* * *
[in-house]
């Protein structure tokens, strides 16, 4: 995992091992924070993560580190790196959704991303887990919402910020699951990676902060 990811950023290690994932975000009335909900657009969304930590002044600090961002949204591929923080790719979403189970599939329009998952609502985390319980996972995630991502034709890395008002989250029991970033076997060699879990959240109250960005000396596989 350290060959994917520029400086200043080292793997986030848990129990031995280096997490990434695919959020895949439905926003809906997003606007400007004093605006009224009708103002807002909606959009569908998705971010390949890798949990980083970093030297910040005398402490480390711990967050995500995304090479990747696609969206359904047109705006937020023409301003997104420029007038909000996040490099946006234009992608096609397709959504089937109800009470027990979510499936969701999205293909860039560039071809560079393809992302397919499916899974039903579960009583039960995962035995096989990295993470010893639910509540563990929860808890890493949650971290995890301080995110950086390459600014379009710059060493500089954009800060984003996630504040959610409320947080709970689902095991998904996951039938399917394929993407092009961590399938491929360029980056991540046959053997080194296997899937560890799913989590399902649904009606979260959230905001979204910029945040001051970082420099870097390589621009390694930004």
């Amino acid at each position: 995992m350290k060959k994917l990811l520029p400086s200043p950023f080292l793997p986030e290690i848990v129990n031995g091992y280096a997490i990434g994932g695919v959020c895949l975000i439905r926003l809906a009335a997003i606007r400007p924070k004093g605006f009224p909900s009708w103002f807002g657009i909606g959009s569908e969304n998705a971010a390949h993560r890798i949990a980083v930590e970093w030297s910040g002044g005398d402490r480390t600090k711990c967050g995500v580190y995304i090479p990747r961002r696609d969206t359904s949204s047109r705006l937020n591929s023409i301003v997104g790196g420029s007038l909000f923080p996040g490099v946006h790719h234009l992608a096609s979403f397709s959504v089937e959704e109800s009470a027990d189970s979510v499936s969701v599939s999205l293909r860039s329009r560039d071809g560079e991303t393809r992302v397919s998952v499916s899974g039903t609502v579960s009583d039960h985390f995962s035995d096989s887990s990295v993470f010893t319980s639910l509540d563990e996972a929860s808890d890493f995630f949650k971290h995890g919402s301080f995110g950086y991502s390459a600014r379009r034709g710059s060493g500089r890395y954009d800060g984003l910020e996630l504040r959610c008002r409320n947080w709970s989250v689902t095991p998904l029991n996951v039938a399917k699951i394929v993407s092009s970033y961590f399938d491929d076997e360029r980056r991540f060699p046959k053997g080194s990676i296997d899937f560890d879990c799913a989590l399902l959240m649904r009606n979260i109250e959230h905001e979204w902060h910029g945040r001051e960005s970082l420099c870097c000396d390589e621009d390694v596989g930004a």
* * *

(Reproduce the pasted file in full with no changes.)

[in-house]
């Protein structure tokens, strides 16, 4: 995992091992924070993560580190790196959704991303887990919402910020699951990676902060 990811950023290690994932975000009335909900657009969304930590002044600090961002949204591929923080790719979403189970599939329009998952609502985390319980996972995630991502034709890395008002989250029991970033076997060699879990959240109250960005000396596989 350290060959994917520029400086200043080292793997986030848990129990031995280096997490990434695919959020895949439905926003809906997003606007400007004093605006009224009708103002807002909606959009569908998705971010390949890798949990980083970093030297910040005398402490480390711990967050995500995304090479990747696609969206359904047109705006937020023409301003997104420029007038909000996040490099946006234009992608096609397709959504089937109800009470027990979510499936969701999205293909860039560039071809560079393809992302397919499916899974039903579960009583039960995962035995096989990295993470010893639910509540563990929860808890890493949650971290995890301080995110950086390459600014379009710059060493500089954009800060984003996630504040959610409320947080709970689902095991998904996951039938399917394929993407092009961590399938491929360029980056991540046959053997080194296997899937560890799913989590399902649904009606979260959230905001979204910029945040001051970082420099870097390589621009390694930004």
């Amino acid at each position: 995992m350290k060959k994917l990811l520029p400086s200043p950023f080292l793997p986030e290690i848990v129990n031995g091992y280096a997490i990434g994932g695919v959020c895949l975000i439905r926003l809906a009335a997003i606007r400007p924070k004093g605006f009224p909900s009708w103002f807002g657009i909606g959009s569908e969304n998705a971010a390949h993560r890798i949990a980083v930590e970093w030297s910040g002044g005398d402490r480390t600090k711990c967050g995500v580190y995304i090479p990747r961002r696609d969206t359904s949204s047109r705006l937020n591929s023409i301003v997104g790196g420029s007038l909000f923080p996040g490099v946006h790719h234009l992608a096609s979403f397709s959504v089937e959704e109800s009470a027990d189970s979510v499936s969701v599939s999205l293909r860039s329009r560039d071809g560079e991303t393809r992302v397919s998952v499916s899974g039903t609502v579960s009583d039960h985390f995962s035995d096989s887990s990295v993470f010893t319980s639910l509540d563990e996972a929860s808890d890493f995630f949650k971290h995890g919402s301080f995110g950086y991502s390459a600014r379009r034709g710059s060493g500089r890395y954009d800060g984003l910020e996630l504040r959610c008002r409320n947080w709970s989250v689902t095991p998904l029991n996951v039938a399917k699951i394929v993407s092009s970033y961590f399938d491929d076997e360029r980056r991540f060699p046959k053997g080194s990676i296997d899937f560890d879990c799913a989590l399902l959240m649904r009606n979260i109250e959230h905001e979204w902060h910029g945040r001051e960005s970082l420099c870097c000396d390589e621009d390694v596989g930004a």